Hackers stole $45 million in bank card breach

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Posted May 10, 2013
This Feb. 19, 2013 surveillance image released by the U.S. Attorney's Office in New York City shows a man referred to as "defendant Reyes" allegedly using fraudulent magnetic cards to steal money from one of several cash machines in Manhattan. Federal prosecutors on Thursday, May 9, 2013, said that a gang of cyber-criminals stole $45 million in a matter of hours by hacking their way into a database of prepaid debit cards and then draining cash machines around the globe. (AP Photo/U.S. Attorney's Office) Read more at: http://phys.org/news/2013-05-hackers-stole-million-atm-card.html#jCp

This Feb. 19, 2013 surveillance image released by the U.S. Attorney’s Office in New York City shows a man referred to as “defendant Reyes” allegedly using fraudulent magnetic cards to steal money from one of several cash machines in Manhattan. Federal prosecutors on Thursday, May 9, 2013, said that a gang of cyber-criminals stole $45 million in a matter of hours by hacking their way into a database of prepaid debit cards and then draining cash machines around the globe. (AP Photo/U.S. Attorney’s Office)

A worldwide gang of criminals stole $45 million in a matter of hours by hacking their way into a database of prepaid debit cards and then draining cash machines around the globe, federal prosecutors said—and outmoded U.S. card technology may be partly to blame.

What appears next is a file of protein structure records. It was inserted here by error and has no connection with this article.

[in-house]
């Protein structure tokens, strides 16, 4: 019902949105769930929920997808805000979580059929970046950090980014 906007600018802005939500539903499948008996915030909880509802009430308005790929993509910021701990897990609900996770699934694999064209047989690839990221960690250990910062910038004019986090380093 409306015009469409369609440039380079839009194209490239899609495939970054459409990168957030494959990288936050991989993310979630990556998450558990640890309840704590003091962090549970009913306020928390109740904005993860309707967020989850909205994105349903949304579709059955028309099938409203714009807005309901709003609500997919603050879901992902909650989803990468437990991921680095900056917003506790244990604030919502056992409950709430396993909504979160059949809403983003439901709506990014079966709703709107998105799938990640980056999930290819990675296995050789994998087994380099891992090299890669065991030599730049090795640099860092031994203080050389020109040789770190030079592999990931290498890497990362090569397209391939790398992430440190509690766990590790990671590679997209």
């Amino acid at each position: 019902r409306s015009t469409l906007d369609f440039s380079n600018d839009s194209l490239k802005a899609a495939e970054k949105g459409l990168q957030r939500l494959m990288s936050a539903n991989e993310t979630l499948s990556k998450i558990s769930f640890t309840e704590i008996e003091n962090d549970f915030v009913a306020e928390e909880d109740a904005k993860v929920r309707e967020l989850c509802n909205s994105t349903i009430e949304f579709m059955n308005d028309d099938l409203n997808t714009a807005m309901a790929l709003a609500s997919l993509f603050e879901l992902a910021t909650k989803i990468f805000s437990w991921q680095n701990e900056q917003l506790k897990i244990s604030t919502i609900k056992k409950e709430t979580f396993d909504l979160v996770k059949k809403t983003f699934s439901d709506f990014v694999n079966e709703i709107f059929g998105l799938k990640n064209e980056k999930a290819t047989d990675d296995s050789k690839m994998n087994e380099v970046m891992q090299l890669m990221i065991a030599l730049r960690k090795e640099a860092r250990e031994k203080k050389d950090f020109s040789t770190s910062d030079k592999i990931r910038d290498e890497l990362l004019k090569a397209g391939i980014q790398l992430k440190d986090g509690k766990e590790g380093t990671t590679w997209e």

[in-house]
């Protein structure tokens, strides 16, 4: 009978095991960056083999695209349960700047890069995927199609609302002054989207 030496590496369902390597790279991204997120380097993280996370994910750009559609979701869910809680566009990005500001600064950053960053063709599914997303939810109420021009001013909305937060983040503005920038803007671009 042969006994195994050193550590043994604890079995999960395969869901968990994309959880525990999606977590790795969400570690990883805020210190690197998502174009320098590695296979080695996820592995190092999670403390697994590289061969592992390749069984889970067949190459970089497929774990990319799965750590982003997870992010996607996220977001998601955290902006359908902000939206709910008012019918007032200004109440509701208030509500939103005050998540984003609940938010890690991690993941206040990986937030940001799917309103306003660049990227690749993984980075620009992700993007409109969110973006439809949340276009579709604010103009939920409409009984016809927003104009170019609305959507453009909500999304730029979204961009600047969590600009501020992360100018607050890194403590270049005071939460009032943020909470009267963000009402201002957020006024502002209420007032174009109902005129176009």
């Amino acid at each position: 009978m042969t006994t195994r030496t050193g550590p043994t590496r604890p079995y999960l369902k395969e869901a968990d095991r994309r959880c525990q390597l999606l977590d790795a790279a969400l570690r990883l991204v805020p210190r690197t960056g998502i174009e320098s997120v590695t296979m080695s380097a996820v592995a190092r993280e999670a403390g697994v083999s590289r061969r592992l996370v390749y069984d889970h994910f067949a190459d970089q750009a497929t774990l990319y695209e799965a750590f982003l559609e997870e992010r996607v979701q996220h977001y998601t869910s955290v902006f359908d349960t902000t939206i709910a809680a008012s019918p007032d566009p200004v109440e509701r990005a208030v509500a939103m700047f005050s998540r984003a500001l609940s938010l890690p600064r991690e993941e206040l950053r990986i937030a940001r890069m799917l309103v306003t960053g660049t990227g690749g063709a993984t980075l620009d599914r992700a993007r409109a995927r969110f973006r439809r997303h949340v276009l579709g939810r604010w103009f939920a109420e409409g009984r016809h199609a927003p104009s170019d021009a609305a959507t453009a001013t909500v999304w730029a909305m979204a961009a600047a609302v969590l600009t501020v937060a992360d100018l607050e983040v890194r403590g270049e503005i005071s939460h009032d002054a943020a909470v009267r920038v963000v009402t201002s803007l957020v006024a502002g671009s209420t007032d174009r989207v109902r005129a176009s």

Seven people were under arrest Thursday in the U.S. in connection with the case, which prosecutors said involved thousands of thefts from ATMs using bogus magnetic swipe cards carrying information from Middle Eastern banks. The fraudsters moved with astounding speed to loot financial institutions around the world, working in cells including one in New York, Brooklyn U.S. Attorney Loretta Lynch said.

She called it “a massive 21st-century bank heist” carried out by brazen thieves.

One of the suspects was caught on surveillance cameras, his backpack increasingly loaded down with cash, authorities said. Others took photos of themselves with giant wads of bills as they made their way up and down Manhattan.

Here’s how it worked:

Hackers got into bank databases, eliminated withdrawal limits on pre-paid debit cards and created access codes. Others loaded that data onto any plastic card with a magnetic stripe—an old hotel key card or an expired credit card worked fine as long as it carried the account data and correct access codes.

A network of operatives then fanned out to rapidly withdraw money in multiple cities, authorities said. The cells would take a cut of the money, then launder it through expensive purchases or ship it wholesale to the global ringleaders. Lynch didn’t say where they were located.

It appears no individuals lost money. The thieves plundered funds held by the banks that back up prepaid credit cards, not individual or business accounts, Lynch said.

She called it a “virtual criminal flash mob,” and a security analyst said it was the biggest ATM fraud case she had heard of.

Read more at Phys.org

 



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